The industry built to publish and disseminate scientific articles — companies such as Elsevier — has managed to become incredibly profitable by getting a lot of taxpayer-funded, highly skilled labor for free and affixing a premium price tag to its goods. — vox.com
But having the original science in an immediate open-access format is not good enough, because most people can’t understand the intensely complicated language. The paper and data may be downloadable, but the way it is written makes the science almost impossible to understand (and therefore not accessible).
There are things that everyone can do to change the landscape of modern science communication, even if you are not a scientist. It does take a bit of extra work, but if that extra work becomes part of your natural communication process, then it won’t seem so bad. I’ve compiled a list of ways that science is communicated, and list what I see as pros and cons to each. Let me know if there are others I’m missing.
I don’t do all these things all the time, and some I don’t even do (how do people find the time to write a book?). I’m still experimenting, but I currently use the strategy to make connections to all the varied content I write. For example:
- Publish article → write Instagram post about the article → write Medium blog post about the article → write Instagram post about the blog post
- Write a blog post → Instagram that blog post → give a presentation somewhere (using open access presentation software)
I don’t post the content verbatim from one media to the other. I use the strengths of each platform to fit the kind of content that works best for the type of audience that uses it. I do try to make the connections to other kinds of online content by using the same tags, mentions, and physical links, to name a few important ones. For example, I probably won’t publish a color photo of a mineral in journal article because that usually costs me money, but I can quickly post a mineral photo on Instagram with a short blurb about why that mineral was important for the study, which most people find more interesting anyway.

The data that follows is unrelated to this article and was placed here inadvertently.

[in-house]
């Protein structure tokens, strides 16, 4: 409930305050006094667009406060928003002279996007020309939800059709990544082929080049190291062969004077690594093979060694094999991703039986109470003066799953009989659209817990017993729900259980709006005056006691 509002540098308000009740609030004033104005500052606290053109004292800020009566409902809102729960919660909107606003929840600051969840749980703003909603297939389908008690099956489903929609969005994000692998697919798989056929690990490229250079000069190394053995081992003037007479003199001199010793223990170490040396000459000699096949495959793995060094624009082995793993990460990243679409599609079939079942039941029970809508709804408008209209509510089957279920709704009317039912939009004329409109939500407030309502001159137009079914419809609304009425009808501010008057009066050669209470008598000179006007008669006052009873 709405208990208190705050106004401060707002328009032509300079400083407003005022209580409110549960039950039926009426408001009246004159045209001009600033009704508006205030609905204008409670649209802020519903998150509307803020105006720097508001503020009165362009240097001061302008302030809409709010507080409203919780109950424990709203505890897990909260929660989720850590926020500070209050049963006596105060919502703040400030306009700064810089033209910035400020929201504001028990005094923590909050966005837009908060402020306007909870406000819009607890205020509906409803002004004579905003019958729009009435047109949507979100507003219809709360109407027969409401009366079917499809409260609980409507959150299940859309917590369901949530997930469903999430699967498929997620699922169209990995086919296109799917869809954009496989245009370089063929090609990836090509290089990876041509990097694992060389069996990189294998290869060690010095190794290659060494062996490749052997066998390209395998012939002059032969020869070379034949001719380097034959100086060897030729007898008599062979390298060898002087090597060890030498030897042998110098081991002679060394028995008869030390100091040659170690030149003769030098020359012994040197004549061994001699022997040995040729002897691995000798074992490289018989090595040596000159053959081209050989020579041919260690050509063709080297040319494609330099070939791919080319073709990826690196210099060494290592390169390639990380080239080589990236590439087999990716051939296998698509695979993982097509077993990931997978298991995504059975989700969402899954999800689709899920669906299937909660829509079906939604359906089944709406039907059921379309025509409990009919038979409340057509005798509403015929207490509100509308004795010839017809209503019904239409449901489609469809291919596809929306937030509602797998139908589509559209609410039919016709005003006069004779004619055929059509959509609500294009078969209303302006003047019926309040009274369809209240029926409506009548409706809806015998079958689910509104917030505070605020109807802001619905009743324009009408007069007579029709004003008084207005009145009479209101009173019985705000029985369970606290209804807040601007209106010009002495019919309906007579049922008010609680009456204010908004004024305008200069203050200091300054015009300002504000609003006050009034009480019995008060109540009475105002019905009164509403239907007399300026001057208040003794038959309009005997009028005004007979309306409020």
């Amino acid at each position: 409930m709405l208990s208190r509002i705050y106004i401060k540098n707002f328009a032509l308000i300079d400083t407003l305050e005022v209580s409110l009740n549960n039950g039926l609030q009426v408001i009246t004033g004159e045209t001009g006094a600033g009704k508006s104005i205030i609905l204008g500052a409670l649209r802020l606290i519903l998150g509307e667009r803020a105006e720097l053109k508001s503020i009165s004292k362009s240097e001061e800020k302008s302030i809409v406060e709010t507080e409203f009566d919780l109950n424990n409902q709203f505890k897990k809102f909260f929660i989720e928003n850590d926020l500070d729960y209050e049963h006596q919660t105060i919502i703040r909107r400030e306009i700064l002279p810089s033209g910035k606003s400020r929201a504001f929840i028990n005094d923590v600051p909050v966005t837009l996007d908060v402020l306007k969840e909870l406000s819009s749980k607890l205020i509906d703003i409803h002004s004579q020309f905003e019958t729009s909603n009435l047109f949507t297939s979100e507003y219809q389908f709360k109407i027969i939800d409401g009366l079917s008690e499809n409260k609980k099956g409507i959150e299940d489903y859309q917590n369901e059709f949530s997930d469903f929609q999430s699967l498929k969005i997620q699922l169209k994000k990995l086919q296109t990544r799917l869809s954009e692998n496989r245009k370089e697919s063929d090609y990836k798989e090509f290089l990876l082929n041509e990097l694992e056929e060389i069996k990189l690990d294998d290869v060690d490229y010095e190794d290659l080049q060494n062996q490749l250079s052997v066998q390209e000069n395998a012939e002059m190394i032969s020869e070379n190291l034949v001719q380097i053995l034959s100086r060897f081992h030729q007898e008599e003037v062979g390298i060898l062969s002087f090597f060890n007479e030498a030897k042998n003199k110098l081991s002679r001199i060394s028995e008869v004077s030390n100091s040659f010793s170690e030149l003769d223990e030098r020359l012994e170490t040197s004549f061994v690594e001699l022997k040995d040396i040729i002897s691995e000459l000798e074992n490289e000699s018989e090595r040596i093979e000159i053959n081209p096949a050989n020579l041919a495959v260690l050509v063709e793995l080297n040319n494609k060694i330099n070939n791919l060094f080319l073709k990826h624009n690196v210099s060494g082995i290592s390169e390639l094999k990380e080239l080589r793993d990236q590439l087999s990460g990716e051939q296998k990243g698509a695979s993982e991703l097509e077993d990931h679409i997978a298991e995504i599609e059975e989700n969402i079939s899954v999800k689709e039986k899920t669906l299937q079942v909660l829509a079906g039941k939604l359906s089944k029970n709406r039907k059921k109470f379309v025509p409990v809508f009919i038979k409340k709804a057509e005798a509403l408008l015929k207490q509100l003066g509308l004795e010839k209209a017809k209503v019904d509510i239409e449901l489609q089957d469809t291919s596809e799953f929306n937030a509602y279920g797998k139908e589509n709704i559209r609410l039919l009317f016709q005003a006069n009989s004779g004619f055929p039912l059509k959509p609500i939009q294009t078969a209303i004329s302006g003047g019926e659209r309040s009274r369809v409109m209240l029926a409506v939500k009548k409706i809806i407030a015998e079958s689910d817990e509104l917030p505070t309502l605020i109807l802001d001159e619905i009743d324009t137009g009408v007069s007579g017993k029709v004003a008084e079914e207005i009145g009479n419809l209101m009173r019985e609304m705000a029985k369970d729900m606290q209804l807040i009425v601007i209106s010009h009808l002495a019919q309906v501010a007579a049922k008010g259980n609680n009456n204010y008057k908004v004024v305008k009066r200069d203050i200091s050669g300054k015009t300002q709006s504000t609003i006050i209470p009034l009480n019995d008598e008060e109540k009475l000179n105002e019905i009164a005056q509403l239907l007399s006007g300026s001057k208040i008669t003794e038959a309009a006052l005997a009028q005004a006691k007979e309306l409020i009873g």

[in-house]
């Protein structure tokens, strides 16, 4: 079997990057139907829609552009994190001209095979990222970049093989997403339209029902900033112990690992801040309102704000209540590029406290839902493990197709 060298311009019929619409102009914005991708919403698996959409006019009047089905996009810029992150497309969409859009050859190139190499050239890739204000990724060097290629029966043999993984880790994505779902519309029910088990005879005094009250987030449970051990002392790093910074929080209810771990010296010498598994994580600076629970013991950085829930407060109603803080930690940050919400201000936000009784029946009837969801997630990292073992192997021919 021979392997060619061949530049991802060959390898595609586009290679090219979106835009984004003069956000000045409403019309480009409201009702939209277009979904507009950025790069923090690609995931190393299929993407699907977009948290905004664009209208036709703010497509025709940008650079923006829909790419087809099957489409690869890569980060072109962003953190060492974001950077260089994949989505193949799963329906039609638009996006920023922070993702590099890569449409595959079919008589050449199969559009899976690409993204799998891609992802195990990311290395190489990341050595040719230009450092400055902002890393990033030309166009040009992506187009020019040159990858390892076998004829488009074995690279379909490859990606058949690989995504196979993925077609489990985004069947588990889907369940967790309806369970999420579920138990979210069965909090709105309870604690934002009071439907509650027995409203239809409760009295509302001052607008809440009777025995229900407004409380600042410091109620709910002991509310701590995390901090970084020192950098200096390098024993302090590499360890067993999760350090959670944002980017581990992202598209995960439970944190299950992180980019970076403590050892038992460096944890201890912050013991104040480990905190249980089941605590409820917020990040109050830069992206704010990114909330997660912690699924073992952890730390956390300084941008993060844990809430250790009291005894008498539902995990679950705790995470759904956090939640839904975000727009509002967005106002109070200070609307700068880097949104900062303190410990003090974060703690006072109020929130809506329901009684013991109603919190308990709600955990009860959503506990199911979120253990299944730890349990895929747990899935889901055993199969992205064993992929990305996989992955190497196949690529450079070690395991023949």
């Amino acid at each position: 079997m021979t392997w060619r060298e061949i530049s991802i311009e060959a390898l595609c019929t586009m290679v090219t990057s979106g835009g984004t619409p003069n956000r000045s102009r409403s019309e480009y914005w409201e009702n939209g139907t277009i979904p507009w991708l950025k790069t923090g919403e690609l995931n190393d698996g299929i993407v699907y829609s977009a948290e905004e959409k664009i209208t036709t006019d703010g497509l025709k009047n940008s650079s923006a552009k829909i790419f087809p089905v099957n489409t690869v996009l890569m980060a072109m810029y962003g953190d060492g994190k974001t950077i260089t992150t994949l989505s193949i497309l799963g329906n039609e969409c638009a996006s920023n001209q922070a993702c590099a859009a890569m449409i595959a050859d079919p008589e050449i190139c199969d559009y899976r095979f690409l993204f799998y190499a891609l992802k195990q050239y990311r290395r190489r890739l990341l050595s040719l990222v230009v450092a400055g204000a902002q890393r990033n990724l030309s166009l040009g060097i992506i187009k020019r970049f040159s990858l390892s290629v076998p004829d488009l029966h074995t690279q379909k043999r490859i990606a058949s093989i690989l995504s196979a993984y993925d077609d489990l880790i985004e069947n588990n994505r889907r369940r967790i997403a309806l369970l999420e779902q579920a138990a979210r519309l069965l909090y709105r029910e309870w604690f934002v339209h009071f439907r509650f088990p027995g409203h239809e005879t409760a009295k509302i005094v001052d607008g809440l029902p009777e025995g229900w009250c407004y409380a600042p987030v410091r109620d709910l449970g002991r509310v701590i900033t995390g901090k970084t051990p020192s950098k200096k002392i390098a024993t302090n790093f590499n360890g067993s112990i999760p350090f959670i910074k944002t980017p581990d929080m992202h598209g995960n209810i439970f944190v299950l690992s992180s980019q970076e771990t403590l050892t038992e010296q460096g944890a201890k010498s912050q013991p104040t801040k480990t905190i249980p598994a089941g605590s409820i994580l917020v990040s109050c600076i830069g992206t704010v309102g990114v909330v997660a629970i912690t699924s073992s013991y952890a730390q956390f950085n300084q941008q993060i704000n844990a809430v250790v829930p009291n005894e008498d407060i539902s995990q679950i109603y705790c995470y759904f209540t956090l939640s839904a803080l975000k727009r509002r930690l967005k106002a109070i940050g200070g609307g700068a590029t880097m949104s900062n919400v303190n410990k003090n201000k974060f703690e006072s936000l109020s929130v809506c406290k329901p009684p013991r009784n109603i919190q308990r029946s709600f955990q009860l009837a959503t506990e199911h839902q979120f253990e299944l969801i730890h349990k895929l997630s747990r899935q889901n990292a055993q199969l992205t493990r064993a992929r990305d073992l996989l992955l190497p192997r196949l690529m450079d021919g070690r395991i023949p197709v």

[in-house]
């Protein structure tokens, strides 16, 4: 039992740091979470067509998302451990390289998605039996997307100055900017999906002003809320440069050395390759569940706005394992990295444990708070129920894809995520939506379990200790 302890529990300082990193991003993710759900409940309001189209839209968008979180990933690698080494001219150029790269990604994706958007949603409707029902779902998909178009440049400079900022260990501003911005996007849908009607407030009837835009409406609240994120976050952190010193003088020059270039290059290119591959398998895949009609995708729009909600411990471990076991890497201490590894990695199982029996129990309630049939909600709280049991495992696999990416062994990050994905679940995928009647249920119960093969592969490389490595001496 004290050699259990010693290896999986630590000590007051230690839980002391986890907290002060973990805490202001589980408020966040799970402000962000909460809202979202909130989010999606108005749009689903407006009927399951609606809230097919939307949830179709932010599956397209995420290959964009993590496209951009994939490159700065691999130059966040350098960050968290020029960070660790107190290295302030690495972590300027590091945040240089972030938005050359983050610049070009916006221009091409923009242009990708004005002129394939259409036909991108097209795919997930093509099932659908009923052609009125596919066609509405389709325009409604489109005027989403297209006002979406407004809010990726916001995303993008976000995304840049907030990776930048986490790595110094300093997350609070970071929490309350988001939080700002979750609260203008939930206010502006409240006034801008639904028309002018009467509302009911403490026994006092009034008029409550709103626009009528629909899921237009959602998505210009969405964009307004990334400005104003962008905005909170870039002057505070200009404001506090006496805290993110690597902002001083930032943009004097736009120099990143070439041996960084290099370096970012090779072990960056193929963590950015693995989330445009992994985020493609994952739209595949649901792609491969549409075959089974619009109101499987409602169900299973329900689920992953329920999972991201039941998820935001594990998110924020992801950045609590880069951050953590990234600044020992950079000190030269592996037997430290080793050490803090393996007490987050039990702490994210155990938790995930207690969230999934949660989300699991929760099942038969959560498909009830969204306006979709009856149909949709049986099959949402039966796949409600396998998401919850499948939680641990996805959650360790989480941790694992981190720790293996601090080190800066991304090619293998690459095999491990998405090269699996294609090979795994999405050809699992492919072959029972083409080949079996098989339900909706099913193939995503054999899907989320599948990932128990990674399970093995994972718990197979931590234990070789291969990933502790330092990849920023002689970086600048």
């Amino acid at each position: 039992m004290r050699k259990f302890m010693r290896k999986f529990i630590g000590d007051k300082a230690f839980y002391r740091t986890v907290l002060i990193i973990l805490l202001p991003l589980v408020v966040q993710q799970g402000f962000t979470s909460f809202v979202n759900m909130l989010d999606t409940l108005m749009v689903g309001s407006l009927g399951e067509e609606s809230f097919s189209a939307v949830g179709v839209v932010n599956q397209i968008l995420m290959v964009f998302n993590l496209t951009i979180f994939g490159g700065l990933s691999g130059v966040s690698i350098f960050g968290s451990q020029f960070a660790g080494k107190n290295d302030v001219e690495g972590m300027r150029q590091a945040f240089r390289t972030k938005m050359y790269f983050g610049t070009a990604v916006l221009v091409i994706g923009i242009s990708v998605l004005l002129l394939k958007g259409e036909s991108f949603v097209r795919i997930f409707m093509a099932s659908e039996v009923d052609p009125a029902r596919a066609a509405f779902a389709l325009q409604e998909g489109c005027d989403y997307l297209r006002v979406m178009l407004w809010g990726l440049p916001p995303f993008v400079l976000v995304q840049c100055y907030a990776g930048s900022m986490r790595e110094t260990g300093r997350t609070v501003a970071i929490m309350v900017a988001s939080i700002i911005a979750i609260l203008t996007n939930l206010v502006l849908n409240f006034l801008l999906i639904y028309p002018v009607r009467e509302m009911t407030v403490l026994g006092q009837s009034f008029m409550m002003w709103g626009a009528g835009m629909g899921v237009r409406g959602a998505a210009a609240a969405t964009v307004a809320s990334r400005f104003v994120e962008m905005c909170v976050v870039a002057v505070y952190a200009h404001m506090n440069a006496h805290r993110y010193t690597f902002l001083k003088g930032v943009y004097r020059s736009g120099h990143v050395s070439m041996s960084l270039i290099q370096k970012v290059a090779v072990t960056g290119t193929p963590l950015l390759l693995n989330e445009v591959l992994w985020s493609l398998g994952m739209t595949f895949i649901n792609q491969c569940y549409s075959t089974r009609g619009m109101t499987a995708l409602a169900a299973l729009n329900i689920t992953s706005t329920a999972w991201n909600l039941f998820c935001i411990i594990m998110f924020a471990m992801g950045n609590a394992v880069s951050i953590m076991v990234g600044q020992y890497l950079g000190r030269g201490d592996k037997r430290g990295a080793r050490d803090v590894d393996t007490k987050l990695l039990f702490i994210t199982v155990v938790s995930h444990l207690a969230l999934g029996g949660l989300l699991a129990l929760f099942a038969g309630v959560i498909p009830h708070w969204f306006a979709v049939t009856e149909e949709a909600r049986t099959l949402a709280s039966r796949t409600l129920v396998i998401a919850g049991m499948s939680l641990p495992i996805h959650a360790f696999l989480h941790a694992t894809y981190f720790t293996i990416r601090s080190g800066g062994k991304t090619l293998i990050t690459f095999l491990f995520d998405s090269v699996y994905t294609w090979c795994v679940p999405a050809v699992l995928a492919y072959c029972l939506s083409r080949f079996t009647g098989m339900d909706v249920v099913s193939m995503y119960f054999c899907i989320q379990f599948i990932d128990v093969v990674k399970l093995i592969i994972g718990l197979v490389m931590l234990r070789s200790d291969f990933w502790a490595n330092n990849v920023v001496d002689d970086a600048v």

All the while I write small science pieces to keep readers (and myself) engaged and fill in gaps of knowledge. These posts include:
- conference presentations, but first publish conference paper/abstract to ChemRxiv to get the digital object identifier
- experiments I’m working on, past experiences, or things about the museum collection
- writing posts about projects in progress, exhibits, anything about what is happening in the museum that I find interesting and relates to other aspects of my research.
Plus, it is important to engage other people’s content as well. Write small, positive, and thoughtful responses to others who are putting themselves out on the internet. In my experience with journal articles, most people who anonymously comment feel they have the power to be excessively critical, and this makes the whole process much more hostile. This old-school peer-review mentality does not fit the model in modern open science or social media. It’s constructive to have different ideas, but it’s destructive to voice unfounded criticisms.
It doesn’t matter if you are a scientist or an enthusiast, there are tons of rapid pathways to get the science out there.
Aaron Celestian is Curator of Mineral Sciences at the Natural History Museum of Los Angeles. He researches how minerals interact with their environments and with living things, and how those minerals can be used to solve problems like climate change, pollution, and disease.
#openaccess #communication #sciencewriting